What is motion sickness?
Motion sickness is a sensation of wooziness.
It usually occurs when you’re traveling by car, boat, plane, or train. Your body's
sensory organs send mixed messages to your brain, causing dizziness,
lightheadedness, or nausea. Some people learn early in their lives that they’re
prone to the condition.
What are the symptoms of motion sickness?
Motion sickness usually causes an upset
stomach. Other symptoms include a cold sweat and dizziness. A person with
motion sickness may become pale or complain of a headache. It’s also common to
experience the following symptoms as a result of motion sickness:
- loss of or trouble maintaining
What are the risk factors for motion sickness?
Any form of travel, on land, in the air, or
on the water, can bring on the uneasy feeling of motion sickness. Sometimes,
amusement rides and children’s playground equipment can induce motion sickness.
Children between the ages of 2 and 12 are
most likely to suffer from motion sickness. Pregnant women also have a higher
likelihood of experiencing this kind of inner ear disturbance.
What causes motion sickness?
You maintain balance with the help of signals sent by many parts of
the body — for instance, your eyes and inner ears. Other sensory receptors in your
legs and feet let your nervous system know what parts of your body are touching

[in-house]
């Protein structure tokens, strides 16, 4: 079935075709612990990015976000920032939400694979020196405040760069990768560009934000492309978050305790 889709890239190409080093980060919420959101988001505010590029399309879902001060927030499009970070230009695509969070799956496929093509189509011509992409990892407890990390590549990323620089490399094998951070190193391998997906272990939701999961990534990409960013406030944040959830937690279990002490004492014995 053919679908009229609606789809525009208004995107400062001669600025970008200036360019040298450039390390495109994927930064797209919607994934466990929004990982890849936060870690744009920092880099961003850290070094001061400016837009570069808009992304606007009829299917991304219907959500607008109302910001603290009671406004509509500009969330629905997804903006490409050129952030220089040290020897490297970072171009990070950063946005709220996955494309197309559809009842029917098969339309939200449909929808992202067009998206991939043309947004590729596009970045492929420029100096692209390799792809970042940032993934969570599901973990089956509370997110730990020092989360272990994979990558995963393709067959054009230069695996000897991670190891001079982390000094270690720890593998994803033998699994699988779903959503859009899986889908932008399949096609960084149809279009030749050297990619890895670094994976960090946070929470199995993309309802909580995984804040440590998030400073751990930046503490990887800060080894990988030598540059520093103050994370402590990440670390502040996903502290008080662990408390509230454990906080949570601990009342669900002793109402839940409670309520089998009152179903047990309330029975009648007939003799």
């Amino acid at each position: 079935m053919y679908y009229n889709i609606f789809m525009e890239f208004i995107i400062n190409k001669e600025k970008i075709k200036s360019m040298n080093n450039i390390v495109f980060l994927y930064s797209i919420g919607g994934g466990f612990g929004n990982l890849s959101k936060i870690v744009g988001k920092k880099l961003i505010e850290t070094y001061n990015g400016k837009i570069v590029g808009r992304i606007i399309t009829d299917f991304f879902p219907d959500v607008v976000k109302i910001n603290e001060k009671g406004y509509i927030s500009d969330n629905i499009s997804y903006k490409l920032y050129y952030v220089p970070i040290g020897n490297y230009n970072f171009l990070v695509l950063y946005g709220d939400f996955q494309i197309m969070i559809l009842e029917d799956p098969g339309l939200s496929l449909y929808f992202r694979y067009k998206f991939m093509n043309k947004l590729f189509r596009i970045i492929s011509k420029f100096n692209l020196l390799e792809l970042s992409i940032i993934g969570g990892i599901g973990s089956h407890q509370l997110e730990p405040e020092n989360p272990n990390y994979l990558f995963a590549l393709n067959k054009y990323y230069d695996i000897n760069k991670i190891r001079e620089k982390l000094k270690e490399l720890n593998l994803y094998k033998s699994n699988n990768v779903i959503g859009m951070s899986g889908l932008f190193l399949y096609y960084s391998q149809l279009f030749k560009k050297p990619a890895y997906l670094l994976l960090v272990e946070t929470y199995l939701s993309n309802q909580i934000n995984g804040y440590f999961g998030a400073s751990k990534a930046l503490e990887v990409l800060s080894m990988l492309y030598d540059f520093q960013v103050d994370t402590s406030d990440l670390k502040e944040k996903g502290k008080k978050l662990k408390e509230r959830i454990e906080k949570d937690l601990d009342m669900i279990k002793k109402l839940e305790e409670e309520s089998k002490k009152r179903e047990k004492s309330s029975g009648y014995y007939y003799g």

Conflicting signals can cause motion
sickness. For example, when you’re on an airplane you can’t see turbulence, but
your body can feel it. The resulting confusion can cause nausea or even
How is motion sickness diagnosed?
Motion sickness resolves itself quickly and
doesn’t usually require a professional diagnosis. Most people know the feeling
when it's coming on because the illness only occurs during travel or other
How is motion sickness treated?
Several medications exist for the treatment
of motion sickness. Most only prevent the onset of symptoms. Also, many induce
sleepiness, so operating machinery or a vehicle isn’t permitted while taking
these types of medications.
Frequently prescribed motion sickness
medications include hyoscine hydrobromide, commonly known as scopolamine. An over-the-counter motion
sickness medication is dimenhydrinate, often marketed
as Dramamine or Gravol.
How is motion sickness prevented?
Most people who are susceptible to motion
sickness are aware of the fact. If you’re prone to motion sickness, the following
preventive measures may help.
Plan ahead when booking a trip. If traveling
by air, ask for a window or wing seat. On trains, boats, or buses sit toward
the front and try to avoid facing backward. On a ship, ask for a cabin at water
level and close to the front or the middle of the vessel. Open a vent for a source
of fresh air if possible, and avoid reading.
Sitting at the front of a car or bus, or
doing the driving yourself, often helps. Many people who experience motion
sickness in a vehicle find that they don't have the symptoms when they're
It’s important to get plenty of rest the
night before traveling and avoid drinking alcohol. Dehydration, headache, and
anxiety all lead to poorer outcomes if you’re prone to motion sickness.
Eat well so that your stomach is settled.
Stay away from greasy or acidic foods before and during your travels.
Have a home remedy on hand or try alternative
therapies. Many experts say peppermint can help, as well as ginger and black
horehound. Although their effectiveness hasn’t been proven by science, these
options are available.
For pilots, astronauts, or others who
experience motion sickness regularly or as part of their profession, cognitive
therapy and biofeedback are possible solutions.
Breathing exercises have also been found to help. These treatments also work
for people who feel unwell when they even just think about traveling.